TEGUCIGALPA, Honduras – Honduras, the leading coffee exporter in Central America and the third-largest in Latin America, announced the launch of its newest tourist attraction, the “Coffee Route,” the result of a joint initiative of the Honduran Institute of Tourism (IHT) and the Honduran Coffee Institute (IHCAFE).
The IHT and the IHCAFE have collaborated since 2013 to develop coffee plantations, equipping them with the necessary infrastructure and training to support visitors to the sites. The investment and development is seen as an important economic driver for the region.
The “Coffee Route” encompasses the country’s six coffee-growing regions––Copan, Opalaca, Montecillos, Comayagua, Agalta, and El Paraiso––each with distinct geographic and bioclimatic conditions.
Domestic and international tourists will be able to closely observe the coffee-making process from seed to cup.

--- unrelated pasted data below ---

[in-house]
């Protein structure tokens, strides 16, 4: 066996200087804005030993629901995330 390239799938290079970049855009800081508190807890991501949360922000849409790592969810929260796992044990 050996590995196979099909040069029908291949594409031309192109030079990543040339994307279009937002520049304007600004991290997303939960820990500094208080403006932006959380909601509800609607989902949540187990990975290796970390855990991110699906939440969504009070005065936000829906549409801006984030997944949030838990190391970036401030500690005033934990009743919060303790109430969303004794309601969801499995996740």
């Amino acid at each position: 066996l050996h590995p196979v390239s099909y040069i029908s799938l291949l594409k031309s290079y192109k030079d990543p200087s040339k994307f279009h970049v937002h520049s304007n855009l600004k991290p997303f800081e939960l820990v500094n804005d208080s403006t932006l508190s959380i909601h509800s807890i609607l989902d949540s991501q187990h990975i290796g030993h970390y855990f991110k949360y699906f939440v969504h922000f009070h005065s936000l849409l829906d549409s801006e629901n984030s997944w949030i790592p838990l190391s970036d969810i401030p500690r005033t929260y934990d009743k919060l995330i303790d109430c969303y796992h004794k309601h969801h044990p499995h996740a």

Additionally, they will be able to visit coffee plantations, schools and research centers, and participate in ecotouristic activities, coffee tastings and visit one of the nearly 60 specialty coffee shops serving the country’s renowned blends.
“The combination of tourism and coffee with the launch of the ‘Coffee Route’ allows us to offer the best of Honduras to both domestic and international tourists.
It also serves to diversify income sources and create new opportunities for our coffee farmers,” said Rene Leon Gomez, general manager of the Honduran Coffee Institute (IHCAFE).
The quality of Honduran coffee, as well as its distinct flavor and aroma, have allowed it to receive prestigious awards and international recognition, and have helped position the country as the sixth-largest coffee exporter in the world.